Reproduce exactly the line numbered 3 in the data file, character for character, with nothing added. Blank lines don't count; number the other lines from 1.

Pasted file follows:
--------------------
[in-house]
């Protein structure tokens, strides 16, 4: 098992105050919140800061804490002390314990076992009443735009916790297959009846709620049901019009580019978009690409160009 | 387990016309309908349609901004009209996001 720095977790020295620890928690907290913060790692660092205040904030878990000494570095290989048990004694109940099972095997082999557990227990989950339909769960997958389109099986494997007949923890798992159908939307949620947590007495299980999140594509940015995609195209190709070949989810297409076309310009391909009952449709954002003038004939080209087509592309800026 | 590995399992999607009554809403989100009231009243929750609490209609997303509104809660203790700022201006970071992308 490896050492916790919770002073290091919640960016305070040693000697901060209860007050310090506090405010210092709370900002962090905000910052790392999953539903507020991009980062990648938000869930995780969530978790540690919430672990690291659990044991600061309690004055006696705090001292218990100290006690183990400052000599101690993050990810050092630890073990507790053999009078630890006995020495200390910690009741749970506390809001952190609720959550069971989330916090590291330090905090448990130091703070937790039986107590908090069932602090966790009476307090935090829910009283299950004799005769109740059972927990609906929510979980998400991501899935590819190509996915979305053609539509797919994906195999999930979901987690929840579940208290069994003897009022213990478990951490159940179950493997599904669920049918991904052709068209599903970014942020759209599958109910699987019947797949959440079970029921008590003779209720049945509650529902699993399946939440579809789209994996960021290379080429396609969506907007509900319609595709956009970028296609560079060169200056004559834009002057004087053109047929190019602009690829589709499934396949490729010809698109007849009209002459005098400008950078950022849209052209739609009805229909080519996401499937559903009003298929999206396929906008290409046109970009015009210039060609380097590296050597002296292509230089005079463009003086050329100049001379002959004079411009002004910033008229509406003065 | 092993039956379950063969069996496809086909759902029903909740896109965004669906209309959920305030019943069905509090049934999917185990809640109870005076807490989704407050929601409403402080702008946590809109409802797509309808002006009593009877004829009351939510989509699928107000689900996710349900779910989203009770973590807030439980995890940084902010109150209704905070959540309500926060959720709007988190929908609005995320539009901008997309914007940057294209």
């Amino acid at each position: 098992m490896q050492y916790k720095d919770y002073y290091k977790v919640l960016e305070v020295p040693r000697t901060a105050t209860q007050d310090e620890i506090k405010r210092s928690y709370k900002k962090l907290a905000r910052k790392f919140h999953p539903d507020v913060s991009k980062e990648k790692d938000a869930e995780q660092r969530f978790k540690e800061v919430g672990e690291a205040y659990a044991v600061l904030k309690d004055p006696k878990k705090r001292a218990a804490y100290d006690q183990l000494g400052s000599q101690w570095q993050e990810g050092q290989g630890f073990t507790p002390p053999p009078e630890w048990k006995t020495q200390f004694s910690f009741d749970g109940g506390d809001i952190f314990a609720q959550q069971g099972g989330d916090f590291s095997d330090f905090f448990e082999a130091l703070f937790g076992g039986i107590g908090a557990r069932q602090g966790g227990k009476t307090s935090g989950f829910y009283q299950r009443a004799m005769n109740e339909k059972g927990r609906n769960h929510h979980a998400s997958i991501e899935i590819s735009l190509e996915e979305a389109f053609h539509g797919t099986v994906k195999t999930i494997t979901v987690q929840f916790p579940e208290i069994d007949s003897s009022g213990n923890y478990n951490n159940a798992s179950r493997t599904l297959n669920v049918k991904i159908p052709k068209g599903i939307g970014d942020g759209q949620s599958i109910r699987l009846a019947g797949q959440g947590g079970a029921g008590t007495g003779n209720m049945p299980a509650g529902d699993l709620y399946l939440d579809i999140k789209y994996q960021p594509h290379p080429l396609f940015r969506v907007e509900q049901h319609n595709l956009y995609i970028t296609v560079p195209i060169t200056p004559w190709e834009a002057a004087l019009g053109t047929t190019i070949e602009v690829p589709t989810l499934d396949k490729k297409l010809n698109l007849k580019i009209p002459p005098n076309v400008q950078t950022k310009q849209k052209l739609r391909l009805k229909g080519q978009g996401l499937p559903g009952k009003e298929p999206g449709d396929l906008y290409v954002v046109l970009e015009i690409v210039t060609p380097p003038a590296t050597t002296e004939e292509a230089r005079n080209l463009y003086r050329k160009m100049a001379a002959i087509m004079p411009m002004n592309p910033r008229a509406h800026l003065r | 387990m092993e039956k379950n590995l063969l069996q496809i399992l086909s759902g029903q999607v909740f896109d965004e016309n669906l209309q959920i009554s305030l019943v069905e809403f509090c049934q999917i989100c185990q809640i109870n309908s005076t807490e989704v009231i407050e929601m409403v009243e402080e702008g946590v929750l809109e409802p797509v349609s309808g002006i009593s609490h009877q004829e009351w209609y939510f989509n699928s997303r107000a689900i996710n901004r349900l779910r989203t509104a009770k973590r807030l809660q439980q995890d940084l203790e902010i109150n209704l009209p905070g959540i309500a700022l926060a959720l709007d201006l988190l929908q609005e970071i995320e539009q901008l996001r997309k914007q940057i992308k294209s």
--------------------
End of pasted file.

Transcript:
């Amino acid at each position: 098992m490896q050492y916790k720095d919770y002073y290091k977790v919640l960016e305070v020295p040693r000697t901060a105050t209860q007050d310090e620890i506090k405010r210092s928690y709370k900002k962090l907290a905000r910052k790392f919140h999953p539903d507020v913060s991009k980062e990648k790692d938000a869930e995780q660092r969530f978790k540690e800061v919430g672990e690291a205040y659990a044991v600061l904030k309690d004055p006696k878990k705090r001292a218990a804490y100290d006690q183990l000494g400052s000599q101690w570095q993050e990810g050092q290989g630890f073990t507790p002390p053999p009078e630890w048990k006995t020495q200390f004694s910690f009741d749970g109940g506390d809001i952190f314990a609720q959550q069971g099972g989330d916090f590291s095997d330090f905090f448990e082999a130091l703070f937790g076992g039986i107590g908090a557990r069932q602090g966790g227990k009476t307090s935090g989950f829910y009283q299950r009443a004799m005769n109740e339909k059972g927990r609906n769960h929510h979980a998400s997958i991501e899935i590819s735009l190509e996915e979305a389109f053609h539509g797919t099986v994906k195999t999930i494997t979901v987690q929840f916790p579940e208290i069994d007949s003897s009022g213990n923890y478990n951490n159940a798992s179950r493997t599904l297959n669920v049918k991904i159908p052709k068209g599903i939307g970014d942020g759209q949620s599958i109910r699987l009846a019947g797949q959440g947590g079970a029921g008590t007495g003779n209720m049945p299980a509650g529902d699993l709620y399946l939440d579809i999140k789209y994996q960021p594509h290379p080429l396609f940015r969506v907007e509900q049901h319609n595709l956009y995609i970028t296609v560079p195209i060169t200056p004559w190709e834009a002057a004087l019009g053109t047929t190019i070949e602009v690829p589709t989810l499934d396949k490729k297409l010809n698109l007849k580019i009209p002459p005098n076309v400008q950078t950022k310009q849209k052209l739609r391909l009805k229909g080519q978009g996401l499937p559903g009952k009003e298929p999206g449709d396929l906008y290409v954002v046109l970009e015009i690409v210039t060609p380097p003038a590296t050597t002296e004939e292509a230089r005079n080209l463009y003086r050329k160009m100049a001379a002959i087509m004079p411009m002004n592309p910033r008229a509406h800026l003065r | 387990m092993e039956k379950n590995l063969l069996q496809i399992l086909s759902g029903q999607v909740f896109d965004e016309n669906l209309q959920i009554s305030l019943v069905e809403f509090c049934q999917i989100c185990q809640i109870n309908s005076t807490e989704v009231i407050e929601m409403v009243e402080e702008g946590v929750l809109e409802p797509v349609s309808g002006i009593s609490h009877q004829e009351w209609y939510f989509n699928s997303r107000a689900i996710n901004r349900l779910r989203t509104a009770k973590r807030l809660q439980q995890d940084l203790e902010i109150n209704l009209p905070g959540i309500a700022l926060a959720l709007d201006l988190l929908q609005e970071i995320e539009q901008l996001r997309k914007q940057i992308k294209s």